The massive conspiracy at the heart of Designated Survivor took a sharp turn in the past two episodes of the ABC drama, which culminated with Peter MacLeish (Ashley Zukerman), a veritable Manchurian Candidate recently appointed to the role of vice president of the U.S., getting shot to death by his own equally traitorous wife — who proceeded to then turn the gun on herself.
It was a massive moment for the ABC political thriller, an escalation of the stakes when the stakes were already tremendously high. After all, the series rests on the premise of the U.S. government’s destruction paving the way for the untested low-level secretary Tom Kirkman (Kiefer Sutherland) to become the president, despite his almost complete lack of political experience.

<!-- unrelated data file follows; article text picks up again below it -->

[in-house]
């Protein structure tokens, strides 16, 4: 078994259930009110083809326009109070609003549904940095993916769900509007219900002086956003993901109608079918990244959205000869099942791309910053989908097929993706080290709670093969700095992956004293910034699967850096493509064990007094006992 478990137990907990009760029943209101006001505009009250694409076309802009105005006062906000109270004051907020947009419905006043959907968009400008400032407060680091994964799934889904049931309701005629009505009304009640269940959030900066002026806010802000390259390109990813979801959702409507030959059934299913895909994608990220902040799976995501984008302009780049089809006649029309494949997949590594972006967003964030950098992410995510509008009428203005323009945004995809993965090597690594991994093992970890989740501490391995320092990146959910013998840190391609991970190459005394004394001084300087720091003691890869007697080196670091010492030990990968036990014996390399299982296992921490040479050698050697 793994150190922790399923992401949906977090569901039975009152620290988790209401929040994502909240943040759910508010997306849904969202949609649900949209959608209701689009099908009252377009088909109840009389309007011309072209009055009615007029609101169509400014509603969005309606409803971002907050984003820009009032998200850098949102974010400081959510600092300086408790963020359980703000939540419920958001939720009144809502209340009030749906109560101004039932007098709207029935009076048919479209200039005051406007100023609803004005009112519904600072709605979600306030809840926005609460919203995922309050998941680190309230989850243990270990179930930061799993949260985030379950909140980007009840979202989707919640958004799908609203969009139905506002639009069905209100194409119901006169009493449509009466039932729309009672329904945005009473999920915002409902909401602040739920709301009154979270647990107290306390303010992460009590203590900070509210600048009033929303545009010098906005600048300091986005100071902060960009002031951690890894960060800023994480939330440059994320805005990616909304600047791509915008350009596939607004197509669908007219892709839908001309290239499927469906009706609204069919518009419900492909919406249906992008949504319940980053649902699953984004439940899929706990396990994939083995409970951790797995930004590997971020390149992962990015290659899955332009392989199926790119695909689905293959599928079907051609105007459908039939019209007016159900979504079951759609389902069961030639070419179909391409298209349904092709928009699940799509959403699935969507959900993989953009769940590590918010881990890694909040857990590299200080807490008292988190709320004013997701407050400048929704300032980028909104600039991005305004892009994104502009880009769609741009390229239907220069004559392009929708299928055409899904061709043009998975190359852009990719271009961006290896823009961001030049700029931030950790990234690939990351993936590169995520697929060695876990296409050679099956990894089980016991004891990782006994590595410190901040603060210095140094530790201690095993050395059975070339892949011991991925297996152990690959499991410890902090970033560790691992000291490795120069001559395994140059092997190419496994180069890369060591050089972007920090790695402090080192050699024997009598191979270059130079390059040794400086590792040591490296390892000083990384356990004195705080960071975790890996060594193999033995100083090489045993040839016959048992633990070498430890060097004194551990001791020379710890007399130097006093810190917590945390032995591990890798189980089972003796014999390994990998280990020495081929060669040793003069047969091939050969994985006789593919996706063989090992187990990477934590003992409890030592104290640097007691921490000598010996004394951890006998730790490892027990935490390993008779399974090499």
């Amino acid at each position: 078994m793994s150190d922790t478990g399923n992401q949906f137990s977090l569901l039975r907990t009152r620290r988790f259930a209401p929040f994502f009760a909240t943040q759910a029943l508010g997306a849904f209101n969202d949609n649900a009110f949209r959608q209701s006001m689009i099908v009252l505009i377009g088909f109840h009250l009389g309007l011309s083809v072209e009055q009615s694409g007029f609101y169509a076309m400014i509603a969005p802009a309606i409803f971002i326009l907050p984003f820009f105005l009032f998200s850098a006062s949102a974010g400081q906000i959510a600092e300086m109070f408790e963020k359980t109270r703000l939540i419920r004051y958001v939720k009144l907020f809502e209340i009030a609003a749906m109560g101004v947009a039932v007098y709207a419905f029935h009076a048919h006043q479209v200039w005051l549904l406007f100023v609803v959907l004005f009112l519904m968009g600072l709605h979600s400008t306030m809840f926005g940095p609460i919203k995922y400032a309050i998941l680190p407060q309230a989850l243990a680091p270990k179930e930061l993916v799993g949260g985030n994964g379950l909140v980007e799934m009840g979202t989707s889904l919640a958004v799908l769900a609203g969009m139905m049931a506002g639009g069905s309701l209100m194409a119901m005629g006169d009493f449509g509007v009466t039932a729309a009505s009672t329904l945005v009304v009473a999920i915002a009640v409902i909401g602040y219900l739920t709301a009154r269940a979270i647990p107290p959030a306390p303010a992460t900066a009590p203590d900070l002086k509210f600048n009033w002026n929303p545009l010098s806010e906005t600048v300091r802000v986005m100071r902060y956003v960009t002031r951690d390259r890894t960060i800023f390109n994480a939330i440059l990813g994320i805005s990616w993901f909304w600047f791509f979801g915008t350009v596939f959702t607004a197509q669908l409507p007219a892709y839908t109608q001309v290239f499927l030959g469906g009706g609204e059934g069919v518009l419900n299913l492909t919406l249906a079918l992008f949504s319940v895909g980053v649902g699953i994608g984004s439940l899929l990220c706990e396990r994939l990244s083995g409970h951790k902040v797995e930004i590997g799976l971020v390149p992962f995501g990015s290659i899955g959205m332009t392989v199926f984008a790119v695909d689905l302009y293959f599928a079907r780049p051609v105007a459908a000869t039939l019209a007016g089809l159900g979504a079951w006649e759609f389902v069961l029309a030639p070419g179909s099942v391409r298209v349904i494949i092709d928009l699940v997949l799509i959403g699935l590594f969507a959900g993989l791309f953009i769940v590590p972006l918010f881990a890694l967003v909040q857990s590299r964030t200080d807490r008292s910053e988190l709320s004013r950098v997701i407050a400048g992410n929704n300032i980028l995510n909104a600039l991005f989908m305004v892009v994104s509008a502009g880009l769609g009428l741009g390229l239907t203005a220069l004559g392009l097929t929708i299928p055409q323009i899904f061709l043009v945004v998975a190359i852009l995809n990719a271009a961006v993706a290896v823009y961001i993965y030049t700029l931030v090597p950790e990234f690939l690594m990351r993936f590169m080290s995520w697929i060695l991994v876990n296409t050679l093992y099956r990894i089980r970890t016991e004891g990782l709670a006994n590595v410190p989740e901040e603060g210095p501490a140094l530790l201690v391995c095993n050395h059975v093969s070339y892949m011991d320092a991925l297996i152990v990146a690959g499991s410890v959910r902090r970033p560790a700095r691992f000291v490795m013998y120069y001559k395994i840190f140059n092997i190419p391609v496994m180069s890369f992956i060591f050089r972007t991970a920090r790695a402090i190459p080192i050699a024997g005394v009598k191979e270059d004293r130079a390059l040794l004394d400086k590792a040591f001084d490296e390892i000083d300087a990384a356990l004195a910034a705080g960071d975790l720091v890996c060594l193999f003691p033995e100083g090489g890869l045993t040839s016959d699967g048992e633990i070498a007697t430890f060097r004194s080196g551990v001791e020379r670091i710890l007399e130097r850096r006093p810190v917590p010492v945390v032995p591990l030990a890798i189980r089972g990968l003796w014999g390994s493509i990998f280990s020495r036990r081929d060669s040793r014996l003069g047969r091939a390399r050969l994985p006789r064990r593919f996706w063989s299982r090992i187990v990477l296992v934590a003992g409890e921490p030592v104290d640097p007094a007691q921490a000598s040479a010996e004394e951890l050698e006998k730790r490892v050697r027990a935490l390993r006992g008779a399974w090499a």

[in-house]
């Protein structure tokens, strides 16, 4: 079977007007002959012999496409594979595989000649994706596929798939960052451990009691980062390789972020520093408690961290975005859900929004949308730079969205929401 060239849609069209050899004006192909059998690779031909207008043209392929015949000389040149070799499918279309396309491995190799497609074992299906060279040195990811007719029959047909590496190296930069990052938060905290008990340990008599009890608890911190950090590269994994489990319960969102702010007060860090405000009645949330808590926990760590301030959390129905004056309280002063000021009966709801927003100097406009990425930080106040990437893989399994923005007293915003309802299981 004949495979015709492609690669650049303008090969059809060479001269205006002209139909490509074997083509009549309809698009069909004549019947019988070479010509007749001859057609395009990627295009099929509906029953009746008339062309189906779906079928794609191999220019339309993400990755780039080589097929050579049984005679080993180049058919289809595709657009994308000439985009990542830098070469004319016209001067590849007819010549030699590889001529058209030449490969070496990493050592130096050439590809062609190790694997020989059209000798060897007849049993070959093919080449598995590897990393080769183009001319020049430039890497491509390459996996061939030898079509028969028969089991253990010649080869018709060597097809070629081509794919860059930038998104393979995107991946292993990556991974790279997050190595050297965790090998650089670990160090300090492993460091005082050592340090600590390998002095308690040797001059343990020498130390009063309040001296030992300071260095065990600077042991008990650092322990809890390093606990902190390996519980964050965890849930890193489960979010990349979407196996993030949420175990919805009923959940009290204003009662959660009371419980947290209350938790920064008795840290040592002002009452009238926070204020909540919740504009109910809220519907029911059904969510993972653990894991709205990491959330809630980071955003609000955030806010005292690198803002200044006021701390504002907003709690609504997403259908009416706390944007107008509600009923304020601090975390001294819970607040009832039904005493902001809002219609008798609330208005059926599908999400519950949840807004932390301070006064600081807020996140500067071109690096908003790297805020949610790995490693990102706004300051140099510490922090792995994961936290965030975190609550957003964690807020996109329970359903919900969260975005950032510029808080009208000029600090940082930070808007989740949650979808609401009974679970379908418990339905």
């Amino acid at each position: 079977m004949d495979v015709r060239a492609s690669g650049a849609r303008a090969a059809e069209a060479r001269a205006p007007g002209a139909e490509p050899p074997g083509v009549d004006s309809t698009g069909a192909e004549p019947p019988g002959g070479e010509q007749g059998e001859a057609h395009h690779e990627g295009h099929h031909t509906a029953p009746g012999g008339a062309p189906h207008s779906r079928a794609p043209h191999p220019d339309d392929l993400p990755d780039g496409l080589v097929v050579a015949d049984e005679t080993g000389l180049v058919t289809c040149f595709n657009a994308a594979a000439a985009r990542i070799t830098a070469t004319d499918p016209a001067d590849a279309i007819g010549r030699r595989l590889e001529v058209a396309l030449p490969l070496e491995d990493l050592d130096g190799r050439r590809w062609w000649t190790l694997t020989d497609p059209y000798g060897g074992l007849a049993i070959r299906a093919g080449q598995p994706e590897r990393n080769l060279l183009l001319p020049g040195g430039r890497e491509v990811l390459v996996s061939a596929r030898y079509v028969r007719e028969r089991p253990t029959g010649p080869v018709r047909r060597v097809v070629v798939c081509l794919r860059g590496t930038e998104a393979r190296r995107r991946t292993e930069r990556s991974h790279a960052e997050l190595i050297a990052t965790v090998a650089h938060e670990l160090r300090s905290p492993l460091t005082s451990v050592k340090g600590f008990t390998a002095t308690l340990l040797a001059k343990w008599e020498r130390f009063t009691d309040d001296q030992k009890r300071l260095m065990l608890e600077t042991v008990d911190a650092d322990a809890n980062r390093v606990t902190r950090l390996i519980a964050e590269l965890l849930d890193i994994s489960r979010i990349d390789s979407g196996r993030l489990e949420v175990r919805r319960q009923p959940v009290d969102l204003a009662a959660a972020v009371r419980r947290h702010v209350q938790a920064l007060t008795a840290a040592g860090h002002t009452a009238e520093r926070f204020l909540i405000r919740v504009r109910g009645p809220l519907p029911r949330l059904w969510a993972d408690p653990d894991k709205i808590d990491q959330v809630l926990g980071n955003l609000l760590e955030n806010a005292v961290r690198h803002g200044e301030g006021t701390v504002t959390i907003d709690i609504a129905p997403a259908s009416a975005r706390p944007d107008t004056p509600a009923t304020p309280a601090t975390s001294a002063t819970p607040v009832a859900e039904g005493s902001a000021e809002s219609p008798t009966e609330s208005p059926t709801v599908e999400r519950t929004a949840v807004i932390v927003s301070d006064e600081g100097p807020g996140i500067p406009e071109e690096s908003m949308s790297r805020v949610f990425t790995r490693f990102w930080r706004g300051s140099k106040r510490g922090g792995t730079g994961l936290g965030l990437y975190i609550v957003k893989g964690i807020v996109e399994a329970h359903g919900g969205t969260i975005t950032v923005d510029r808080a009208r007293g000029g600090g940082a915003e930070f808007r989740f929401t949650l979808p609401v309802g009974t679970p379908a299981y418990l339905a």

During a panel discussion with Sutherland and series creator David Guggenheim following a screening of the episode, ABC News’ Elizabeth Vargas was quick to point out that it’s not just the world of Designated Survivor that features a man without political experience as commander in chief — such is the case in the real world as well, with the election of Donald Trump. Given that parallel, and the resulting breaking news that’s occurring on a near-daily basis, how is it possible for the modern political landscape to not impact the Designated Survivor writing process?